It was reported that Barack Obama has been missing 50% of his intelligence briefings.
White House Press Secretary Jay Carney calls a new Government Accountability Institute (GAI) report finding that President Obama has missed over half of his daily intelligence briefings “hilarious.”
“It’s revealing that Mr. Carney did not dispute the Government Accountability Institute’s actual numbers,” said Government Accountability Institute President Peter Schweizer in an interview with Breitbart News. “That’s probably because our findings are drawn directly from the White House’s own calendar.”
The study found the following:
The Government Accountability Institute, a new conservative investigative research organization, examined President Obama’s schedule from the day he took office until mid-June 2012, to see how often he attended his Presidential Daily Brief (PDB) — the meeting at which he is briefed on the most critical intelligence threats to the country. During his first 1,225 days in office, Obama attended his PDB just 536 times — or 43.8 percent of the time. During 2011 and the first half of 2012, his attendance became even less frequent — falling to just over 38 percent.
And over the last week it appears as though Obama has attended none at all:
According to the White House calendar, there is no public record of President Barack Obama attending his daily intelligence briefing–known as the Presidential Daily Brief (PDB)–in the week leading up to the attacks on the U.S. embassy in Cairo and the murder of U.S. Libyan Ambassador Chris Stevens and three American members of his staff:
The last time prior to the slayings that the White House calendar publicly confirms Mr. Obama attending his daily intelligence briefing was September 5th. (The White House did not provide an official public calendar for September 8-10.) Mr. Obama and Vice President Joe Biden met with Secretary of Defense Leon Panetta at 5:00 p.m. yesterday.
Pretty interesting stuff, considering Obama had been warned of the lack of proper Embassy security:
The way U.S. embassies and consulates protect their staffs in volatile locations has raised several red flags in Congress, among watchdogs and even an outside commission in recent years.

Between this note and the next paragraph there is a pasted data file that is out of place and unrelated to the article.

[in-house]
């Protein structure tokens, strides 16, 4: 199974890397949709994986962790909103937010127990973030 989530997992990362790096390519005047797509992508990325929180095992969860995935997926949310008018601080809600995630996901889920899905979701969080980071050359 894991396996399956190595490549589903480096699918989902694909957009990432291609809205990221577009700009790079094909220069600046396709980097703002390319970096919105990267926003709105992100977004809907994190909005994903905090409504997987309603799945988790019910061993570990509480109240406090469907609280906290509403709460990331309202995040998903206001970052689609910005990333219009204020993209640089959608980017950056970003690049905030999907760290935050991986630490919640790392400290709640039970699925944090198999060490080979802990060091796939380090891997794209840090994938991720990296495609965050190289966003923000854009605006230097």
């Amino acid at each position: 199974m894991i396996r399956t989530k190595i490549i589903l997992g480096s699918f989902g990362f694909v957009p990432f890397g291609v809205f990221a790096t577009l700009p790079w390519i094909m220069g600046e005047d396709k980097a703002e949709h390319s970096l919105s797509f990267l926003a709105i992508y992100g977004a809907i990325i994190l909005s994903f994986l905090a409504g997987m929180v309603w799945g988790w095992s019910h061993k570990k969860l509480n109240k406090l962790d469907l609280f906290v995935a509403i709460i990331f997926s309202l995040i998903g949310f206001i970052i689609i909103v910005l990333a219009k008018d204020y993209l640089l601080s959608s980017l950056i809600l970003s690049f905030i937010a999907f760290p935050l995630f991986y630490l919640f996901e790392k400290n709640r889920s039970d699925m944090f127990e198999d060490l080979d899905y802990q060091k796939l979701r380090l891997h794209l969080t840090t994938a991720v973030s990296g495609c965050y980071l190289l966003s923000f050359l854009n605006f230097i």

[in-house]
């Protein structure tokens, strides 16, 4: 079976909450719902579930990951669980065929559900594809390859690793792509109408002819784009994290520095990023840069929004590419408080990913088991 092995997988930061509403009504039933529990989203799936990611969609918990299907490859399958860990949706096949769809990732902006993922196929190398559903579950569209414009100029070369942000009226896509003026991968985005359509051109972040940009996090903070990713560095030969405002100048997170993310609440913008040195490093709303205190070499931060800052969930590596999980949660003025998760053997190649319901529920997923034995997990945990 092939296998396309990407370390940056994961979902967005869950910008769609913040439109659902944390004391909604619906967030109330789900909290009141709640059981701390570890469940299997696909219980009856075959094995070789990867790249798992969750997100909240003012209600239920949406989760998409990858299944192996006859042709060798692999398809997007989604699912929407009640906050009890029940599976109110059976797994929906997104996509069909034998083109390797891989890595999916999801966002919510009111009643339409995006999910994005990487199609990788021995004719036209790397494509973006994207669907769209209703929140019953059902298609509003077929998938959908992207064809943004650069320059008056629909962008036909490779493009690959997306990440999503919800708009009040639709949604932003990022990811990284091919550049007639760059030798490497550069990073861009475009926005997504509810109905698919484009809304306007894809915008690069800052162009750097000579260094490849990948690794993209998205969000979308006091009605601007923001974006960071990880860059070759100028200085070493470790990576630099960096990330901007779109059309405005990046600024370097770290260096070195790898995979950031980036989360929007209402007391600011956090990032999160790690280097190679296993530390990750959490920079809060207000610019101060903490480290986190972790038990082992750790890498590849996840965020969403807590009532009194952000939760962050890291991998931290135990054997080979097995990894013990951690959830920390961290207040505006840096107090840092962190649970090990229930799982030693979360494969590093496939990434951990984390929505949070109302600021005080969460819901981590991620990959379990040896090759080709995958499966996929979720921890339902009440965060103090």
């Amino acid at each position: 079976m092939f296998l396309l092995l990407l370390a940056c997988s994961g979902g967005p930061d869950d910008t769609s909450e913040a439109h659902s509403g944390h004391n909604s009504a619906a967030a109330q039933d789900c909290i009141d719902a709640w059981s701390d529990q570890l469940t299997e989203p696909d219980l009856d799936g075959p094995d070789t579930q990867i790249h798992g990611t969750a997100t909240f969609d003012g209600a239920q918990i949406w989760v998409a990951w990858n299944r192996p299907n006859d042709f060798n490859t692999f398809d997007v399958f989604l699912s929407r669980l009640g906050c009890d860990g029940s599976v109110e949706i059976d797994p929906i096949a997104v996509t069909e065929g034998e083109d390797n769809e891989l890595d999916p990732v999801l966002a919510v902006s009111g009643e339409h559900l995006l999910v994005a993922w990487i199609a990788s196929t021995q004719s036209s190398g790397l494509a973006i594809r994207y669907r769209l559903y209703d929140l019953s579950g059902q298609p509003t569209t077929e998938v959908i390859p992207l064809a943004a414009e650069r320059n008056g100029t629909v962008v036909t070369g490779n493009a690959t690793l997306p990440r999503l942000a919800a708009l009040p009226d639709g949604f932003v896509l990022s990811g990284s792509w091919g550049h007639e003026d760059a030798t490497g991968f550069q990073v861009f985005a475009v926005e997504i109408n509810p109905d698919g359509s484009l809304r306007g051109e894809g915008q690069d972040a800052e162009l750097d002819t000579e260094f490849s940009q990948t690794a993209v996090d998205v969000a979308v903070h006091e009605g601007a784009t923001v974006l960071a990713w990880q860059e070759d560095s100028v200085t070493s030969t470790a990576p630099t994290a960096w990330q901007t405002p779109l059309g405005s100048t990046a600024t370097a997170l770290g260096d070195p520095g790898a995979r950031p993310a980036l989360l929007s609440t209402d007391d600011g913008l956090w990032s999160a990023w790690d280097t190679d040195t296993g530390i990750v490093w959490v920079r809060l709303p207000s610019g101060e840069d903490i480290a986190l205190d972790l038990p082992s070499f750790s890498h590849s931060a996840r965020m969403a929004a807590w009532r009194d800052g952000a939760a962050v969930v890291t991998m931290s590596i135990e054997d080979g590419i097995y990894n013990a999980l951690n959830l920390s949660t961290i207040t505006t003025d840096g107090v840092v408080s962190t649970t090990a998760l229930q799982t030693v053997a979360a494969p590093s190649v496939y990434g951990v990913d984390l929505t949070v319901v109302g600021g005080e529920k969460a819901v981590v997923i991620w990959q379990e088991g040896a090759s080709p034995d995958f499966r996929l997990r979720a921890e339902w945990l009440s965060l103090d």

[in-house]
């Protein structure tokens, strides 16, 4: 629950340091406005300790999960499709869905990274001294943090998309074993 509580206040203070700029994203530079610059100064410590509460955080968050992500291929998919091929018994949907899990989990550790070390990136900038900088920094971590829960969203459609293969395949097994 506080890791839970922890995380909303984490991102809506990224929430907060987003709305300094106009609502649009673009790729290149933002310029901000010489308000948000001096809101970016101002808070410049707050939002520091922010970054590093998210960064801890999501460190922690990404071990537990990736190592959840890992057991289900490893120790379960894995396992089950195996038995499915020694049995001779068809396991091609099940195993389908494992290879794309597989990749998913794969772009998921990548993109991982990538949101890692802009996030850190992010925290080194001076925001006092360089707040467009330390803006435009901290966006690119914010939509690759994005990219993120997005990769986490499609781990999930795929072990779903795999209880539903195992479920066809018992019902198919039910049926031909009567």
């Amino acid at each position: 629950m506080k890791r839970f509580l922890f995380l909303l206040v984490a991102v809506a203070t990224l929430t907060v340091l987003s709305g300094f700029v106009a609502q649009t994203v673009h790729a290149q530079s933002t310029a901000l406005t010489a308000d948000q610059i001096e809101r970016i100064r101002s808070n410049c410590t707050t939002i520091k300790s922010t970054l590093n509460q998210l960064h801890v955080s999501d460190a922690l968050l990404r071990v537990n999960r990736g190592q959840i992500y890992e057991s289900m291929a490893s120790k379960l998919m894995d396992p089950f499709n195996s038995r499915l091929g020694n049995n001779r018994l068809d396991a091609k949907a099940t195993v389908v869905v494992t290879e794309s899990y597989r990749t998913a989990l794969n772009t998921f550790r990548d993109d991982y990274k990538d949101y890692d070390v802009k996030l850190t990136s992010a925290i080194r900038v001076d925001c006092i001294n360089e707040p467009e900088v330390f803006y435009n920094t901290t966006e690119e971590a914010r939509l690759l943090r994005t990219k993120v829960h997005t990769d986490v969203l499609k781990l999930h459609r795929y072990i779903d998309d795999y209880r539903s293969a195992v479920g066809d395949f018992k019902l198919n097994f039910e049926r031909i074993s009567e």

The concerns came into sharp focus with the death in Libya of U.S. Ambassador Christopher Stevens in an attack on the U.S. consulate in Benghazi, as well as an attack Tuesday on the U.S. embassy in Cairo.
While the State Department has responded to some of the criticisms leveled by congressional oversight bodies and its own internal watchdog, its Diplomatic Security (DS) office recently acknowledged it lacked the funding for some recommended improvements, such as security training, and was instead looking for workarounds.
“We cannot sufficiently meet the additional training recommendations outlined in the Secretary’s QDDR (quadrennial review). Therefore, DS is aggressively pursuing on-line alternatives, e.g., distance learning of FACT lessons minus the hard skills (i.e., weapons familiarization and driver’s training) to increase training capabilities,” the department candidly acknowledged in a February performance evaluation report.
And just maybe Obama would have learned about this:
A pro-al Qaeda group responsible for a previous armed assault on the U.S. Consulate in Benghazi is the chief suspect in Tuesday’s attack that killed the U.S. ambassador to Libya, sources tracking militant Islamist groups in eastern Libya say.
They also note that the attack immediately followed a call from al Qaeda leader Ayman al-Zawahiri for revenge for the death in June of a senior Libyan member of the terror group Abu Yahya al-Libi.
The group suspected to be behind the assault — the Imprisoned Omar Abdul Rahman Brigades — first surfaced in May, when it claimed responsibility for an attack on the International Red Cross office in Benghazi. The following month the group claimed responsibility for detonating an explosive device outside the U.S. Consulate, and later released a video of that attack.
Noman Benotman, once a leading member of the Libyan Islamic Fighting Group and now based at the Quilliam Foundation in London told CNN, “An attack like this would likely have required preparation. This would not seem to be merely a protest which escalated.”
“According to our sources, the attack was the work of roughly 20 militants, prepared for a military assault; it is rare that an RPG7 is present at a peaceful protest,” Benotman said.
If you’re just too busy campaigning, partying and playing golf something got to give.